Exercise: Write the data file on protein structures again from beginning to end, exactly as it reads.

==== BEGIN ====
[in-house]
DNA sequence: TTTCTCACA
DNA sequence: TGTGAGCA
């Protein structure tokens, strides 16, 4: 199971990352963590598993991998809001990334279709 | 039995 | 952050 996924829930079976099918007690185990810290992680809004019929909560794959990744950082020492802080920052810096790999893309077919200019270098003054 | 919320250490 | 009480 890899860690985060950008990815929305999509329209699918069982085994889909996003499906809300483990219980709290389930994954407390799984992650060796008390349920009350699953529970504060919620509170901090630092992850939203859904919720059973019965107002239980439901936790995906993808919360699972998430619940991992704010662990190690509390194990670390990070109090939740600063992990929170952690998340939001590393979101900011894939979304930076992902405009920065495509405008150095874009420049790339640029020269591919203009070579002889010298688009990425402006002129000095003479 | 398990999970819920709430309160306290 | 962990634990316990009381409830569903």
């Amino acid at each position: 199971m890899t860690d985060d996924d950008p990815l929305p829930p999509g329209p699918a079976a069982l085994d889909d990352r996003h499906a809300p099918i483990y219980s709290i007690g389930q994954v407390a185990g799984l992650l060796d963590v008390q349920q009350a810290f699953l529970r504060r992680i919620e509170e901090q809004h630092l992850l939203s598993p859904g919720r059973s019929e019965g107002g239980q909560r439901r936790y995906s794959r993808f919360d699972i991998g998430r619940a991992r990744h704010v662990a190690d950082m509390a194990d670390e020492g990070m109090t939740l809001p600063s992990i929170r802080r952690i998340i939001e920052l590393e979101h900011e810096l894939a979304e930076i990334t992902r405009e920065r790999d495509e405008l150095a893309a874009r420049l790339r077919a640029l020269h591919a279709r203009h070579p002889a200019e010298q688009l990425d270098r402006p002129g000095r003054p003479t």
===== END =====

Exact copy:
[in-house]
DNA sequence: TTTCTCACA
DNA sequence: TGTGAGCA
């Protein structure tokens, strides 16, 4: 199971990352963590598993991998809001990334279709 | 039995 | 952050 996924829930079976099918007690185990810290992680809004019929909560794959990744950082020492802080920052810096790999893309077919200019270098003054 | 919320250490 | 009480 890899860690985060950008990815929305999509329209699918069982085994889909996003499906809300483990219980709290389930994954407390799984992650060796008390349920009350699953529970504060919620509170901090630092992850939203859904919720059973019965107002239980439901936790995906993808919360699972998430619940991992704010662990190690509390194990670390990070109090939740600063992990929170952690998340939001590393979101900011894939979304930076992902405009920065495509405008150095874009420049790339640029020269591919203009070579002889010298688009990425402006002129000095003479 | 398990999970819920709430309160306290 | 962990634990316990009381409830569903």
């Amino acid at each position: 199971m890899t860690d985060d996924d950008p990815l929305p829930p999509g329209p699918a079976a069982l085994d889909d990352r996003h499906a809300p099918i483990y219980s709290i007690g389930q994954v407390a185990g799984l992650l060796d963590v008390q349920q009350a810290f699953l529970r504060r992680i919620e509170e901090q809004h630092l992850l939203s598993p859904g919720r059973s019929e019965g107002g239980q909560r439901r936790y995906s794959r993808f919360d699972i991998g998430r619940a991992r990744h704010v662990a190690d950082m509390a194990d670390e020492g990070m109090t939740l809001p600063s992990i929170r802080r952690i998340i939001e920052l590393e979101h900011e810096l894939a979304e930076i990334t992902r405009e920065r790999d495509e405008l150095a893309a874009r420049l790339r077919a640029l020269h591919a279709r203009h070579p002889a200019e010298q688009l990425d270098r402006p002129g000095r003054p003479t």